Taxation: All in the name of harmony
Why should a UK bank become a tax collector for the Germans? That is the not-so-hidden agenda that international bondholders see behind a proposed EU directive on taxation of savings.
They fear that such a directive, if implemented, could cause a tax event that triggers wholesale calling of up to 8% of the $3 trillion Eurobonds outstanding, resulting in a chaos of refinancings in a market already heavily stressed by Emu and the year 2000 problem.
The proposal is the "ill-conceived brain-child of German chancellor Helmut Kohl in an attempt to win votes for his re-election in September", Eurobond specialists opine. If so, it may die a well-deserved death as early as October, they hope and pray.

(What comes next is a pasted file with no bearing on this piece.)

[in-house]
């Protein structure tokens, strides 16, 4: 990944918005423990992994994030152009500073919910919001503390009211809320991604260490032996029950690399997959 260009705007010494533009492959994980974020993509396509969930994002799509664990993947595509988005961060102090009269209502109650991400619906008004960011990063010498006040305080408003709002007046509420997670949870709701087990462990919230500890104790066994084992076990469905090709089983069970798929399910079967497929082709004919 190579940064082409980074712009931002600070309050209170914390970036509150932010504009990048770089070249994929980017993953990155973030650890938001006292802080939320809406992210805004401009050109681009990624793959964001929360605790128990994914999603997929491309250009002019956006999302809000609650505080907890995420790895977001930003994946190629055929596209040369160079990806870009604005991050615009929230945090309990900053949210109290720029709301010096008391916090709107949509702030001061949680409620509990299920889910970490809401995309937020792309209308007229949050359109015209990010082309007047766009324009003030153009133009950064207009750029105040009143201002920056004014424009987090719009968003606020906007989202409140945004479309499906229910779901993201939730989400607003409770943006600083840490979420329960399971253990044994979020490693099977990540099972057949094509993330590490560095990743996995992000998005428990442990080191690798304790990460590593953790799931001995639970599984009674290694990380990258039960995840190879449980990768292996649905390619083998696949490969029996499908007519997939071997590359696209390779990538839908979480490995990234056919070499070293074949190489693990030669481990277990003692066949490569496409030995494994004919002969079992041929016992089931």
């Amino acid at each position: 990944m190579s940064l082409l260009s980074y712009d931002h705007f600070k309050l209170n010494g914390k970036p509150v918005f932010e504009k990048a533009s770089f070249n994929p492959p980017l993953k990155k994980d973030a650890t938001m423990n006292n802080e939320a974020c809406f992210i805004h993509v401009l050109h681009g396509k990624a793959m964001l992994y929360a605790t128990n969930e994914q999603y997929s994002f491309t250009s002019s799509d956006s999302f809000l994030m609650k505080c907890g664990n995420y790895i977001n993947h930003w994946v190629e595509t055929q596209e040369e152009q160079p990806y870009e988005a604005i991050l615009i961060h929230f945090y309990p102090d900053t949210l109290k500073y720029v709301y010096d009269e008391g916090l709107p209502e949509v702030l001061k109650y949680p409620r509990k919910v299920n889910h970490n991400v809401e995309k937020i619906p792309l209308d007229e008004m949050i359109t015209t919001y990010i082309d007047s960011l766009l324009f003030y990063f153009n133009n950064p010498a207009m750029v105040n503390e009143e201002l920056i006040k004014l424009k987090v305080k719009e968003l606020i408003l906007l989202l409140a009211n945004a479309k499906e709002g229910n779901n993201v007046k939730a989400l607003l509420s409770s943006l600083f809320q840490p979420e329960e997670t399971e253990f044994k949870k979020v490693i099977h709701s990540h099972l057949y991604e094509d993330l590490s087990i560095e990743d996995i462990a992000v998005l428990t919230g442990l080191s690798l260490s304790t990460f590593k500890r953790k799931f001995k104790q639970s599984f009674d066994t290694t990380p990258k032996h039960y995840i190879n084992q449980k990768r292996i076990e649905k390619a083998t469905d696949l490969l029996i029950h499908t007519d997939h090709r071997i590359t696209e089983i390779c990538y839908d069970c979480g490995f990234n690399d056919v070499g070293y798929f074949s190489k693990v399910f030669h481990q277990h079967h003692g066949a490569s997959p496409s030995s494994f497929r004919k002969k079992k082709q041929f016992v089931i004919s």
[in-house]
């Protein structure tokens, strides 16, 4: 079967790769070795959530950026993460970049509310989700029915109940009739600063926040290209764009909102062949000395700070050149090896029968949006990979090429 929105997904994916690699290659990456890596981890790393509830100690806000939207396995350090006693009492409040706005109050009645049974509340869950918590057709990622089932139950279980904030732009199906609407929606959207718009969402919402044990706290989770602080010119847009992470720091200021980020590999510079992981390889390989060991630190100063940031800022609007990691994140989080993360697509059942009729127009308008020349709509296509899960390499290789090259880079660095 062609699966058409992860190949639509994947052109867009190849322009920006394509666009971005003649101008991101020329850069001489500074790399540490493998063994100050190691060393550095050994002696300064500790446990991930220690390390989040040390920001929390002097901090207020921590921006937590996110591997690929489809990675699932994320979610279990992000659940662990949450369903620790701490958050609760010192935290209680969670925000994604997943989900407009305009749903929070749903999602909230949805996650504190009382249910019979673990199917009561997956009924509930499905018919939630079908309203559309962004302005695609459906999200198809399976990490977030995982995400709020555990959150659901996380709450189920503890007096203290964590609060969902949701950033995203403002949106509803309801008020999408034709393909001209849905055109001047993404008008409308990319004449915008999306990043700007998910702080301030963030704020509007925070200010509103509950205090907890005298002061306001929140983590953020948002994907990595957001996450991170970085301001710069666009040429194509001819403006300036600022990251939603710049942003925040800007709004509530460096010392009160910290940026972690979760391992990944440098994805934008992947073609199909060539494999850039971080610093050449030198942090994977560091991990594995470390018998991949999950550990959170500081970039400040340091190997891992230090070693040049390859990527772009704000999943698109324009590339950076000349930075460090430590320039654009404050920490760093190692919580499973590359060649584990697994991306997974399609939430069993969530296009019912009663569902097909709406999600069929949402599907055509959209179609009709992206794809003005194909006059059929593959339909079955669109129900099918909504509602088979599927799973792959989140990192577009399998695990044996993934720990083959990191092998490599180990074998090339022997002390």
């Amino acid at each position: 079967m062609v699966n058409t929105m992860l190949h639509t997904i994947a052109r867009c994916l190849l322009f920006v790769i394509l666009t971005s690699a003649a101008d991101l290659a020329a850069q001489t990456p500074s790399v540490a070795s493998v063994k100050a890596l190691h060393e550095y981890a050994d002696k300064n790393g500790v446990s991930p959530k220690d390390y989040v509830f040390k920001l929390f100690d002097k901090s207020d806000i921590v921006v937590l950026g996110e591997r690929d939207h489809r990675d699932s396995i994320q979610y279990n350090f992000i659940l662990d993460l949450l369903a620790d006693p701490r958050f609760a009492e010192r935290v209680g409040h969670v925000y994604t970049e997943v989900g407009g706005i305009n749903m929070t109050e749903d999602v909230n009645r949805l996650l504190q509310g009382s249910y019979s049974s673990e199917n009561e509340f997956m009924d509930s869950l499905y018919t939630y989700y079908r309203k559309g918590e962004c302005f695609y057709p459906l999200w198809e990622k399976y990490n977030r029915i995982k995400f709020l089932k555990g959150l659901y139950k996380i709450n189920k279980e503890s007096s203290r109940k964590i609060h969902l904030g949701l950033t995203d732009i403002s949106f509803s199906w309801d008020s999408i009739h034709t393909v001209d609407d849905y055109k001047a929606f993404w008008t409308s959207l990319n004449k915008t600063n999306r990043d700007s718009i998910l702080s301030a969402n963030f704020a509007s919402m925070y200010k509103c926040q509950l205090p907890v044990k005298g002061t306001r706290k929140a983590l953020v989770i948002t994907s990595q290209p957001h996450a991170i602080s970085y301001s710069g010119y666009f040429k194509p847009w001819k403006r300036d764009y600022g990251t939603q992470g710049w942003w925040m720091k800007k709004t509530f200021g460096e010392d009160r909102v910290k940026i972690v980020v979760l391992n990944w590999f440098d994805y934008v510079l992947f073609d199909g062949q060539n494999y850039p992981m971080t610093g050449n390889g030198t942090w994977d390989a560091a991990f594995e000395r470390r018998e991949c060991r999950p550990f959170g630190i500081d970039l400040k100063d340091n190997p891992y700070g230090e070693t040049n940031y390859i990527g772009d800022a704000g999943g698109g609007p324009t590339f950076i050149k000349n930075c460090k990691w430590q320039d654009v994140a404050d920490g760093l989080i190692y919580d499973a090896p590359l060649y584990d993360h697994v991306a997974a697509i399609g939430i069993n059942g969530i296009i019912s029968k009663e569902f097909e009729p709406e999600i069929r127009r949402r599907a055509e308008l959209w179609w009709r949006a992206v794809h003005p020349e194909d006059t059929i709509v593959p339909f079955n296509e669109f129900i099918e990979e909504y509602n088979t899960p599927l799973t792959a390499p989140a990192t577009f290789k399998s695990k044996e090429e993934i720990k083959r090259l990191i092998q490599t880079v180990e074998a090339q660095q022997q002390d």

The proposal, rushed out in May, only five months after the first discussions by European economic and finance ministers (Ecofin) in December, is aimed at "removing distortions in the single market", according to the Brussels preamble. The directive will be aimed at eliminating "non-taxation of income" (ie tax evasion), the document says, although it will also seek to correct distortions caused by double taxation. It is likely to affect all interest payments to individuals, not corporate entities, including interest on bonds, deposits, even venture capital investments, with a levy of 20%.